Arroyo Grande council votes for investigation into mayor
February 15, 2017
The Arroyo Grande City Council voted Tuesday to launch an independent investigation into allegations of misconduct raised by members of the public against Mayor Jim Hill. Political opponents of Hill have pushed hard in recent weeks for an investigation.
Certain public speakers, including two of Hill’s former colleagues on the South San Luis Obispo County Sanitation District board, have accused the Arroyo Grande mayor of violating the Ralph M. Brown Act.
The allegations pertain primarily to Hill’s service on the sanitation district board. Hill has denied the allegations, publicly refuted them and characterized them as a political attack.
On Tuesday, Hill recused himself from a council hearing on the issue. The council then voted 4-0 to allocate $15,000 for an investigation into Hill’s purported Brown Act violations. Arroyo Grande is going to try to share the cost of the investigation with the sanitation district.
Council members defended their decision to pay for an independent investigation by saying the city would be at risk of a lawsuit if it did not investigate the allegations.
The controversy surrounding Hill began on Jan. 24, when Arroyo Grande resident Patty Welsh spoke at a city council meeting. Welsh claimed that Hill shared his email password with his wife and distributed an employment contract that had yet to be approved by the South San Luis Obispo County Sanitation District Board.
Welsh also accused Hill of revealing information discussed during a closed session hearing. She then accused Hill of serving as puppet for other interests at the sanitation district.
“The biggest problem I have is I no longer feel that this council member is looking out for what is in the best interest of the city of Arroyo Grande or the ratepayers of the sanitation district,” Welsh said at the Jan. 24 meeting. “I am no longer sure if it is our council member setting policy on the sanitation district or someone very close to him.”
Welsh is a controversial figure who has disrupted city meetings in the past.
Welsh’s evidence that Hill shared confidential records is an email Hill sent her on April 6, 2016 with an unsigned contract for sanitation district Administrator Gerhardt Hubner. Welsh claims the contract was confidential at the time Hill sent it to her, and that his sharing of the contract is a violation of the Brown Act.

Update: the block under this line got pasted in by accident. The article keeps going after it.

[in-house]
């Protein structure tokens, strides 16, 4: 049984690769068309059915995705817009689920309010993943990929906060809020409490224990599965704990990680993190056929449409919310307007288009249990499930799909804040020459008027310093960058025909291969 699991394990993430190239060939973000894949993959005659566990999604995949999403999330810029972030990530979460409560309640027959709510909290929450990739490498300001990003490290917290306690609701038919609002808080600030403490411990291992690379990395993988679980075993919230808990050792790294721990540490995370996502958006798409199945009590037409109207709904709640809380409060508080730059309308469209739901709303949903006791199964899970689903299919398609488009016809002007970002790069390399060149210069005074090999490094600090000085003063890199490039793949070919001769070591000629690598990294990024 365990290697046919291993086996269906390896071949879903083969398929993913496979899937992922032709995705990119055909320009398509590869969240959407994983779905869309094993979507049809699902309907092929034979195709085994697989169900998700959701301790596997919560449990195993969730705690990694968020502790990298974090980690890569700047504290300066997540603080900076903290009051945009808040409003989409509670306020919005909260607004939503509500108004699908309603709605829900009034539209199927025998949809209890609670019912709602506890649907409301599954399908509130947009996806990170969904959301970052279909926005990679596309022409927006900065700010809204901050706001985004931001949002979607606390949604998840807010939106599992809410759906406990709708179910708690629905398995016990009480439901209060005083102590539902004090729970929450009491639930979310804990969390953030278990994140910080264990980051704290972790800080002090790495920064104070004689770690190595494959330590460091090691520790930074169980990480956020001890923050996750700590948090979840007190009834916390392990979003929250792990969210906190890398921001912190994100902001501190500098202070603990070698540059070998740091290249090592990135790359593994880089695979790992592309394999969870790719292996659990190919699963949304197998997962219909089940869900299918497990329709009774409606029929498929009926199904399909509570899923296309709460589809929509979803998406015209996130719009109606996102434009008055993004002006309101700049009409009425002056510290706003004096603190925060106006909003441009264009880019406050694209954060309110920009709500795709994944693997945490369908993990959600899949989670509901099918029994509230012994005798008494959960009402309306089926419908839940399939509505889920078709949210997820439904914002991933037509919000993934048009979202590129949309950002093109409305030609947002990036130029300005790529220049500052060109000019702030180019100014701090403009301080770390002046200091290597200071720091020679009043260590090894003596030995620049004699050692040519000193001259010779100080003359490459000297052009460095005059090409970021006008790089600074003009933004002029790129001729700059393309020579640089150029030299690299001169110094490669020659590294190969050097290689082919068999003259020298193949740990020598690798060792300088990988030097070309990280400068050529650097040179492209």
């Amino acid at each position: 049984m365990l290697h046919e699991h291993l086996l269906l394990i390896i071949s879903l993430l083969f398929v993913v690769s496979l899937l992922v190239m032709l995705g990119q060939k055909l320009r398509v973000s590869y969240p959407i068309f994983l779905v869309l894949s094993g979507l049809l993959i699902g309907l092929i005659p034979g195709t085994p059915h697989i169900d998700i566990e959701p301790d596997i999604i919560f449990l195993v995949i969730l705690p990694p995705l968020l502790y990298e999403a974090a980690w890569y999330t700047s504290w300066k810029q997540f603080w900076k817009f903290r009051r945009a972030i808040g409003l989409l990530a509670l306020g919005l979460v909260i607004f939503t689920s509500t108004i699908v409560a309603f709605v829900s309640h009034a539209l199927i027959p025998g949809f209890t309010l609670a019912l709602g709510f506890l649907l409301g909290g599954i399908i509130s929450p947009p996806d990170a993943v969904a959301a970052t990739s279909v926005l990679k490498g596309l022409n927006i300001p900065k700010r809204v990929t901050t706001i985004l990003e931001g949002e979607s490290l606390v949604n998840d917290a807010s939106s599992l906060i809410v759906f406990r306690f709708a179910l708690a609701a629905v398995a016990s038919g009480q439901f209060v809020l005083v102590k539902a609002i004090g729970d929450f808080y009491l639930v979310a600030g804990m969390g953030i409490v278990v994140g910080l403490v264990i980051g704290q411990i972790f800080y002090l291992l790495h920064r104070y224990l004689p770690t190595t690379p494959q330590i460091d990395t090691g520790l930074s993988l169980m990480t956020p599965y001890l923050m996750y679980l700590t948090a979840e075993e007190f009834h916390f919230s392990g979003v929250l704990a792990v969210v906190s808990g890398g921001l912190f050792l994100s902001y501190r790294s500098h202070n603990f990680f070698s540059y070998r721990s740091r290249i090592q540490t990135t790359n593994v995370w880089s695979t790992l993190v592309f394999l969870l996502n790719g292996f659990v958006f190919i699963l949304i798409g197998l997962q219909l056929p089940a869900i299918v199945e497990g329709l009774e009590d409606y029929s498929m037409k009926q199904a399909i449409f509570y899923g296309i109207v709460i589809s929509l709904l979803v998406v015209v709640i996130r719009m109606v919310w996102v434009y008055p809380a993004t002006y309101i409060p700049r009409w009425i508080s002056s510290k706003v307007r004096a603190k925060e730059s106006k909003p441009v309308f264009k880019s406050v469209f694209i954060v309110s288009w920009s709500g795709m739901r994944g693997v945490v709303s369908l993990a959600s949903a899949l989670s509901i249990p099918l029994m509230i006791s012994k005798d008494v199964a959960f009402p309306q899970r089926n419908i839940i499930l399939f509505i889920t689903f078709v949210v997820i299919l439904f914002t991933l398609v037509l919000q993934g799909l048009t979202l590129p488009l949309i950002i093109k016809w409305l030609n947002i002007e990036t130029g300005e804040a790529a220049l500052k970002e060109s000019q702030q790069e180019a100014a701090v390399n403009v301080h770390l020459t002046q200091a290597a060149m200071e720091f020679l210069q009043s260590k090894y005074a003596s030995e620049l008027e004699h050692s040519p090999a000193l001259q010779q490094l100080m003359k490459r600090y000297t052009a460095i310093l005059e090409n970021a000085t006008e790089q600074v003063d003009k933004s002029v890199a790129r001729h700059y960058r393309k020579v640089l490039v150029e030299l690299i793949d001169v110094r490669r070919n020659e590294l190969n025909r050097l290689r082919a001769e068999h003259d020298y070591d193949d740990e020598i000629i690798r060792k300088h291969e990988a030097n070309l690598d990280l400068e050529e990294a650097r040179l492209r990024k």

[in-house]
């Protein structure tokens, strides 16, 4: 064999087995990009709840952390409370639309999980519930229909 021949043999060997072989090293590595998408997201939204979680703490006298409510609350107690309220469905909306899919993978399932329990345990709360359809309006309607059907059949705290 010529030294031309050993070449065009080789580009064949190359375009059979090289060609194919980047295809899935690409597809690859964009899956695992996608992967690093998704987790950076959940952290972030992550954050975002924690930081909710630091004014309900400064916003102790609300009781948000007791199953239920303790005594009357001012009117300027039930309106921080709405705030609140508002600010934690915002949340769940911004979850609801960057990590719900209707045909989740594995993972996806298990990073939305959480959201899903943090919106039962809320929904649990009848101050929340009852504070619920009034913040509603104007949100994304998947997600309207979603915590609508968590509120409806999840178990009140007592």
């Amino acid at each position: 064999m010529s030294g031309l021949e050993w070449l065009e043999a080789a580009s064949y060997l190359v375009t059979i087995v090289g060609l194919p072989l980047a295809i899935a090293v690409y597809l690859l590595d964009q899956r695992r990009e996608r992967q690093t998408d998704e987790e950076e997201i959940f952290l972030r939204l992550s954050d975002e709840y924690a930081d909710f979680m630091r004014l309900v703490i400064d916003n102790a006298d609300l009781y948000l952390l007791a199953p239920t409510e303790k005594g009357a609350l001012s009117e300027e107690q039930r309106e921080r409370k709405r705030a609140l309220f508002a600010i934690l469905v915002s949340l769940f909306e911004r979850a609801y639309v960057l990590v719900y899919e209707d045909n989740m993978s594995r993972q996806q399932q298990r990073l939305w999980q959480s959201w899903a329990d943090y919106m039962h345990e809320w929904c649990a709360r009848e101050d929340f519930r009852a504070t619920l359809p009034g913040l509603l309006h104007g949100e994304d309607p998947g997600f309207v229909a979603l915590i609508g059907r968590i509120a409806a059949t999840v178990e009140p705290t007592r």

The Brown Act exempts agencies from discussing several issues in open session, such as litigation, employee reviews and real estate and labor negotiations. However, proposed management contracts and other agency business are not exempted.
On Feb. 1, Welsh repeated her allegations at a sanitation district board meeting where she handed in a copy of the April 2016 email string showing Hill shared the contract with her on April 6.
And while Welsh claims the email string is proof of wrongdoing, the unsigned contract was available to the public on April 3, when it was published in an agenda packet.
Former Oceano CSD directors and sanitation board members, Mary Lucey and Matt Guerrero, followed Welsh during public comment last month and, too, attacked Hill. Lucey called for the city council to intervene to prevent Hill from abusing his position as a sanitation district board member. Guerrero called for an investigation into Welsh’s allegations against Hill and for the mayor to possibly resign from the sanitation board.
Welsh, Lucey and Guerrero raised the allegations on the same day SLO County District Attorney Dan Down indicted former sanitation district administrator John Wallace on conflict of interest charges. For years, Lucey and Guerrero defended Wallace, while Hill fought to let the conflict of interest case against Wallace unfold.
Hill wrote in a CalCaostNews opinion piece that it was no coincidence Lucey and Guerrero raised the allegations after, earlier that day, Dow brought criminal conflict of interest charges against Wallace. Hill went on to refute Welsh’s accusations.
The Arroyo Grande mayor said he has not given anyone his password, but he routinely converses with his wife about issues. Hill also said he has spoken generally but not specifically about confidential information raised during closed session. Likewise, Hill said he has never distributed closed session documents.
The firm that may received a $15,000 contract to investigate Hill’s actions is Liebert Cassidy Whitmore. Prior to Tuesday’s meeting, Liebert Cassidy Whitmore reviewed the tape of the Jan. 24 meeting and said the allegations against Hill “warrant an independent investigation.”
During Tuesday’s meeting, six members of the public addressed the council about the issue. One of the public commenters spoke in favor of an independent investigation, while the other five speakers opposed the idea. Opponents said the push to investigate Hill’s actions is a waste of money.